By Claire Valdini
Rising domestic demand for electricity could necessitate oil imports, says report
Saudi Arabia, the world’s largest oil exporter, could become an oil importer by 2030 amid rising domestic demand for electricity, Citigroup said.
Oil and its derivatives are used for around half of the kingdom’s electricity production, which at peak rates is growing at about 8 percent annually, the bank said in a note.
“At its current oil consumption rate we calculate that Saudi Arabia would be an importer of oil by 2030,” analyst Heidy Rehman wrote.
“Indeed we would expect consumption to continue to outstrip population growth as Saudi Arabia’s currently young population ages and consumer spending increases supported by rising GDP per capita,” she added.
The kingdom, which has the world’s second largest oil reserves, uses a quarter of its fuel production domestically, which is higher than most industrialised nations including the US “despite it’s relatively smaller population”, noted the report.
The country already consumes all of its gas production, which is unlikely to change, it added. Unlike the UAE and Kuwait, Saudi Arabia does not import any gas.
Over half of the country’s energy demand is consumed in residential use while 70 percent of power demand is for air conditioning during the summer months, said Citigroup.
Heavily subsidised costs are driving up ‘lost revenues’. “We estimate that Saudi Arabia’s oil and gas subsidies translate to over US$80 of ‘lost’ revenues. This could rise to US$400bn by 2035,” said the report.
“At the domestic level, we believe the only real way to rationalise energy consumption would be to reduce subsidy levels,” it added.
Saudi Arabia, which depends on oil for 86 percent of its annual revenue, plans to develop nuclear and renewable energy in a bid to reduce its energy demands. The Gulf state plans to spend more than US$100bn on 16 nuclear reactors planned to be built up 2030, Prince Turki Al Faisal, said last year.
“Adding solar capacity is easier, in our view, given the successful execution of projects globally,” noted the report.
“Nuclear projects however represent risk given the lack of available nuclear power experts following 25 years of global investment”, plant safety risks and the rising costs in constructing power plants, it added.
What a pitiful situation. The GCC states in general and Saudi Arabia in particular are some of the world's highest per capita consumers of energy.
I would agree that reduction of subsidies and investment in solar power is the best way forward, however I personally feel that the Saudi leadership would not have the political will to reduce subsidies to citizens and also have an ego to join the "nuclear club", especially since Iran is following a nuclear programme.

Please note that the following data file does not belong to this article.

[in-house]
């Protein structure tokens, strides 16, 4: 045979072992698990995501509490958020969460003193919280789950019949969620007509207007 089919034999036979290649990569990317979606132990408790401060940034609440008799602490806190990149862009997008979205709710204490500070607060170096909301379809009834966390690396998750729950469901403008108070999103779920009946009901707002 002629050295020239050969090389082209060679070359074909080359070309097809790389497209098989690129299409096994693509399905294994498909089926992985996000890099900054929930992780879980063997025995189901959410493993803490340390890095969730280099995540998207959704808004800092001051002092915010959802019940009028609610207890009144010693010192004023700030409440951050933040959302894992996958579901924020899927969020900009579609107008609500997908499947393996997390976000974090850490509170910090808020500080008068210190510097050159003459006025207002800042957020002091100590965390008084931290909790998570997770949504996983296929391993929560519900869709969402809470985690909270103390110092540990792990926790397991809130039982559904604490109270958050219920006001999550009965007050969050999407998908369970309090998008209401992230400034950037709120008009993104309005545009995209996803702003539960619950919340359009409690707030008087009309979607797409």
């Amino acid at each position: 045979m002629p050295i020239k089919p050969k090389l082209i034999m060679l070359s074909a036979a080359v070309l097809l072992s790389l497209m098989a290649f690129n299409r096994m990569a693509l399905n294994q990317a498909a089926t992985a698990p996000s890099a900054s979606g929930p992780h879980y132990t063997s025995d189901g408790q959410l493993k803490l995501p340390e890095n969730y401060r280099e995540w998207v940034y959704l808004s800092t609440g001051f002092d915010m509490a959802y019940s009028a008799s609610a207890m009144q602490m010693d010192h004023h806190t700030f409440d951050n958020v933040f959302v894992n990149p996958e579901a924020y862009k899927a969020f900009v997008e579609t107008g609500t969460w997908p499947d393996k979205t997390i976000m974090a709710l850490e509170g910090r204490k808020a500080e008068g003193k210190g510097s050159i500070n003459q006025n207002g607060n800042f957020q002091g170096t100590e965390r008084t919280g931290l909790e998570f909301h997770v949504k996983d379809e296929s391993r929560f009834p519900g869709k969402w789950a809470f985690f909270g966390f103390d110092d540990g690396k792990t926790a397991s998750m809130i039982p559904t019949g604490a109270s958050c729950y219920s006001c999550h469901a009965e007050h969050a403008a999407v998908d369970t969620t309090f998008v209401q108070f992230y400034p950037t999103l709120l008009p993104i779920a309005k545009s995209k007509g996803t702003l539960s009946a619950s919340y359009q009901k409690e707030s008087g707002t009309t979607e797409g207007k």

Saudi Arabia have to memorize this news and run through with kin step.
1. No need to with drawl more oil except their needs.
2. No need to export more oil just to reduce life and living expenses.
3. Saudi Arabia is very partile country for Solar Electricity, so they have to make Solar Power Plant instead of use Oil. It is very important and very easy for them.
4. They have to practice Solar car, bus, solar system house hold electronic items every where, Security system, etc. it will reduce defend on oil.
5. From now government have to order their nation to use electric appliance when they need other wise close, cold season no need to us heater in general. etc. Saudi Arabia cold is normal comparing to other country those who are facing more cold without heater.
6. Government have to order all companies to start to use Solar Electricity, which will install by every company them self.
While non-conventional sources of oil will fill the gap over the short haul, production from these reservoirs decline very steeply and require massive investments to maintain production levels. To compensate for production declines over the next 25 years, 47 million BOPD of production will have to be added, nearly twice the volume of oil currently produced by all Middle East nations as shown here:â€¨â€¨
Kingdom of Saudi Arabia should be rational while pumping oil..they should bear in mind that nothing is sustainable and therefore should use alternative energy..as i think solar power will be beneficial for them as most of the months in a year is bright sunny here. To reserve their oil they must go for a change in their transport system too as it consumes too much oil. if they make metros and educate their natives to use public transport rather than private cars will not only ensure smooth traffic flow but will help in reducing the consumption of oil.
iknow this report is a long time ago. but does anyone have a copy of the Citigroup report? would really appreciate if someone can give/provide me a link/copy of it. Thanks in advance.